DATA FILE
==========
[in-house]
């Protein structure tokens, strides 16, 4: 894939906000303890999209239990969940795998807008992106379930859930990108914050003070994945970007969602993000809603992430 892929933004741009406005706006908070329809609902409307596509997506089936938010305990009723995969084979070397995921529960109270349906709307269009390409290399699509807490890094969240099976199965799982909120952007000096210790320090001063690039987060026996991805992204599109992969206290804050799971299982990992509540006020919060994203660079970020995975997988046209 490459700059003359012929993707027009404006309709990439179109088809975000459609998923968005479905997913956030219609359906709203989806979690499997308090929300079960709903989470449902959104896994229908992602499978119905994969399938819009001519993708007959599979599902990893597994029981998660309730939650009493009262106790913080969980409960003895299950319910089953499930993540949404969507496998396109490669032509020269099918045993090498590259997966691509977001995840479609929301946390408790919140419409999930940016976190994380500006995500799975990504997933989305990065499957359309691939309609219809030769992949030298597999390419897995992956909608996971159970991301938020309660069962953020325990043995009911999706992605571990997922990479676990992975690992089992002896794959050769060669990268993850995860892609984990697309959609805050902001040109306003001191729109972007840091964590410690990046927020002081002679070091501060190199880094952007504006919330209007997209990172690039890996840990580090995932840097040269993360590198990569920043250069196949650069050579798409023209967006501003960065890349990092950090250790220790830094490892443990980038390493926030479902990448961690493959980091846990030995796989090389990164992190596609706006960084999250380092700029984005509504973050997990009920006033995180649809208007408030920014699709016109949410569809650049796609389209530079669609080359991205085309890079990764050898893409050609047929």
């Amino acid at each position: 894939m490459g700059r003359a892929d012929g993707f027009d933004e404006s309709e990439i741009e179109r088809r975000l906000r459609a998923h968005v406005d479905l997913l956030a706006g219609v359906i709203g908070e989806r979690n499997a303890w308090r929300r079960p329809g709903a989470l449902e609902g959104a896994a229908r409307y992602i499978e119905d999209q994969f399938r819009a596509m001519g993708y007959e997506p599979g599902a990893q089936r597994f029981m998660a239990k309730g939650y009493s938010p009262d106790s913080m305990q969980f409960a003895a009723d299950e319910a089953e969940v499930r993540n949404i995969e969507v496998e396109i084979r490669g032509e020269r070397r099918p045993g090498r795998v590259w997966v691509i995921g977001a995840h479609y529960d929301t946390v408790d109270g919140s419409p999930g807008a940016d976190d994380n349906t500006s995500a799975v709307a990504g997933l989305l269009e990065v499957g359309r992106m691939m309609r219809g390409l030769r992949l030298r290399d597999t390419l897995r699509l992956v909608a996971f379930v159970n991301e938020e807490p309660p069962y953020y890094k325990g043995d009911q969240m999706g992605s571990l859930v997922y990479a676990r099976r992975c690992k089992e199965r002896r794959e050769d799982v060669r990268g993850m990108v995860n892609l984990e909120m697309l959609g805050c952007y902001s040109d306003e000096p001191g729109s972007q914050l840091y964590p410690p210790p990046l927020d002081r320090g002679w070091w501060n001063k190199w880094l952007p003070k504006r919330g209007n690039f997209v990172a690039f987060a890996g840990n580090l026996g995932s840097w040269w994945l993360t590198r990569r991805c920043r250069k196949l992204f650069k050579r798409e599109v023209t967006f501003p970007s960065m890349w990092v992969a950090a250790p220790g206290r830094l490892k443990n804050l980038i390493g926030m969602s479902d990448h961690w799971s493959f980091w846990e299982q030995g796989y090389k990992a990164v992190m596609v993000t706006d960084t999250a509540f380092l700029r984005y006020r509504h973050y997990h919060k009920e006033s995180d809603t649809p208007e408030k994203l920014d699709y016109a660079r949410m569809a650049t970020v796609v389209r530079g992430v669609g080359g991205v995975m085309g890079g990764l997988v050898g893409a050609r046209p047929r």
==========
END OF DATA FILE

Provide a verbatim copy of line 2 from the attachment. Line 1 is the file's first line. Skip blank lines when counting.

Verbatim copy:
């Protein structure tokens, strides 16, 4: 894939906000303890999209239990969940795998807008992106379930859930990108914050003070994945970007969602993000809603992430 892929933004741009406005706006908070329809609902409307596509997506089936938010305990009723995969084979070397995921529960109270349906709307269009390409290399699509807490890094969240099976199965799982909120952007000096210790320090001063690039987060026996991805992204599109992969206290804050799971299982990992509540006020919060994203660079970020995975997988046209 490459700059003359012929993707027009404006309709990439179109088809975000459609998923968005479905997913956030219609359906709203989806979690499997308090929300079960709903989470449902959104896994229908992602499978119905994969399938819009001519993708007959599979599902990893597994029981998660309730939650009493009262106790913080969980409960003895299950319910089953499930993540949404969507496998396109490669032509020269099918045993090498590259997966691509977001995840479609929301946390408790919140419409999930940016976190994380500006995500799975990504997933989305990065499957359309691939309609219809030769992949030298597999390419897995992956909608996971159970991301938020309660069962953020325990043995009911999706992605571990997922990479676990992975690992089992002896794959050769060669990268993850995860892609984990697309959609805050902001040109306003001191729109972007840091964590410690990046927020002081002679070091501060190199880094952007504006919330209007997209990172690039890996840990580090995932840097040269993360590198990569920043250069196949650069050579798409023209967006501003960065890349990092950090250790220790830094490892443990980038390493926030479902990448961690493959980091846990030995796989090389990164992190596609706006960084999250380092700029984005509504973050997990009920006033995180649809208007408030920014699709016109949410569809650049796609389209530079669609080359991205085309890079990764050898893409050609047929």